Power from God—Power for Others
I’m an older brother. I have one sister who’s three years younger than me. When we were young and my parents went out in the evenings, we’d have a babysitter—but there came a point in time when we were old enough to be left on our own for a few hours. My parents left us with rules, of course, but in a very real sense we were in charge of ourselves. Which meant, as far as I was concerned, that I, the big brother, was in charge of my little sister. And so we’d get out the big, tall Tupperware cups and mix up huge servings of chocolate milk, which we hardly ever were allowed to drink, and when we did it certainly wasn’t as chocolatey as we wanted. We’d put in so much chocolate sauce that there’d be a thick layer of chocolate on the bottom of the cup when we were finished drinking. And we’d get out our favorite records—that’s right, actual vinyl on a record player—that our parents owned. Sometimes it was the soundtrack from American Graffiti, but more often it was Barry Manilow’s Greatest Hits. And we’d turn up the stereo higher than we knew mom and dad would let us had they been there, singing and dancing to Copacabana and I Write the Songs and Mandy.
We were such rebels, my sister and I.
While mom and dad were gone, we had power. We were in charge. And it was all about us. It was all about what we wanted.
And as the older brother, really, it was all about me.
If my sister did something I didn’t want her to, I was bigger. I had ways of making her stop. I had ways of convincing her that what I wanted to do, what I wanted to eat, the way I wanted things to go, was also what she wanted. I was usually nice about it, but also sneaky, persuasive, and selfish.
Jesus said in our Gospel reading, “You know that among the Gentiles those whom they recognize as their rulers lord it over them, and their great ones are tyrants over them.43But it is not so among you; but whoever wishes to become great among you must be your servant,44and whoever wishes to be first among you must be slave of all.”
Power from God is power for others.
Lord Acton is often quoted as saying that power tends to corrupt, and absolute power corrupts absolutely. It’s also been said that those who have power seek to find any way to keep the power they have, and those without seek to find any way to obtain it. When Jesus was speaking, the example he was using of what not to do, how not to live, was the Roman Empire. They had power, and they made sure they kept their power through means of persuasion much more violent than I used with my sister. They had chariots, and weapons, and for those who dared to challenge their authority, they had crosses. Theyre was peace in the Roman Empire, the Pax Romana, but it wasn’t the peace which passes all understanding, it wasn’t the wholeness of the Hebrew word shalom, it was merely the lack of violence kept by the fear of violence. And for those who would have been listening to Jesus, the many crosses which often lined the roads filled with those who had dared to challenge the power of Rome and disturb that peace were symbols and stark reminders of that power.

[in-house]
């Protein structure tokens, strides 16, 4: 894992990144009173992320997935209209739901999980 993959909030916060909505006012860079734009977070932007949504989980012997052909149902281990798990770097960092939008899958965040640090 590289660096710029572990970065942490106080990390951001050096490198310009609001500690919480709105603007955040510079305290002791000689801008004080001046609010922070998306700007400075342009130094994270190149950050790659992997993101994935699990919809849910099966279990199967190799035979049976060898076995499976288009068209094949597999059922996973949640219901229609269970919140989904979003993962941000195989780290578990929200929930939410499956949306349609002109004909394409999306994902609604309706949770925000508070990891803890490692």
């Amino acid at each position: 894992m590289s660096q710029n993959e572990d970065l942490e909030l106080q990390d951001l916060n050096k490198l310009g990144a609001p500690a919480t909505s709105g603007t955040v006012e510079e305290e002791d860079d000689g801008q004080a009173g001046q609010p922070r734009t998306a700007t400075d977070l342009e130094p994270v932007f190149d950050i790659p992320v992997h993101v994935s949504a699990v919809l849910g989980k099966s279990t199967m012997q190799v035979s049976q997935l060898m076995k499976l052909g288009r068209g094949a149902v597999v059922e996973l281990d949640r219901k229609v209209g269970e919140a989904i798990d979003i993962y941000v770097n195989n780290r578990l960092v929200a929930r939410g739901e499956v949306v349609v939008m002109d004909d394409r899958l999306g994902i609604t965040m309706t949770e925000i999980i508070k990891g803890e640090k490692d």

Yes, there was power in the cross. The power of death. The power to get people to do what Rome wanted.
But what Jesus told the disciples, and what Jesus tells us today, is that power from God is power for others.
As Christians, we too know that there is power in the cross. But it’s a different kind of power that what Rome understood. Not the power of death, but the promise of life. Not the power to get people to do our bidding, but the promise of freedom. Not power to be grasped and held on to at any cost, but power to be given away. Not power to serve our own interests, but power to serve our neighbor.
Jesus tells us today that we, all of us, are called to be servant leaders.
We who follow Jesus are called to see power in a different way than the world does. We are called to use power in a different way than the world does. It’s not about us. It’s not getting what we want and holding on to what we deserve. It’s about helping our neighbor get what they need and showing others the same sort of love and grace that we ourselves have been shown, love and grace that we never could have earned. These gifts that we have been given, whether they’re authority or power or possessions or money or love or forgiveness or anything else, aren’t intended to stop with us. They are absolutely for us—the kids who did First Communion instruction with me this past spring will remember how important those two words are—“for you.” The bread and wine, the body and blood, the water and word of baptism, the cross and the empty tomb—these are all absolutely and without a doubt for you. But you’re not where they stop. God’s gifts for you don’t end with you. You are blessed to be a blessing.
Power from God is power for others.
When we follow in the way of the cross, it may not mean our physical death, but it does mean we die to ourselves. We die to our need to be the center of it all, our curved-in nature that is the very definition of sin. We die to our bondage to ourselves. We are saved from our slavery to self, and saved for service to our neighbor. And when that’s how we live, when that’s how we’re oriented, when our view of our neighbor and of power and of all we’ve been given has been shaped by the cross, then we’re already living in the kingdom. We’re already experiencing a foretaste of the feast to come. We’ve already taken that place of honor at Christ’s table—the honor that comes not from grasping, but from giving. The power and the peace that brings wholeness and life. Abundant life now, and eternal life always.
For the Son of Man came not to be served but to serve, and to give his life a ransom for many.
Which is infinitely better than Barry Manilow’s Greatest Hits.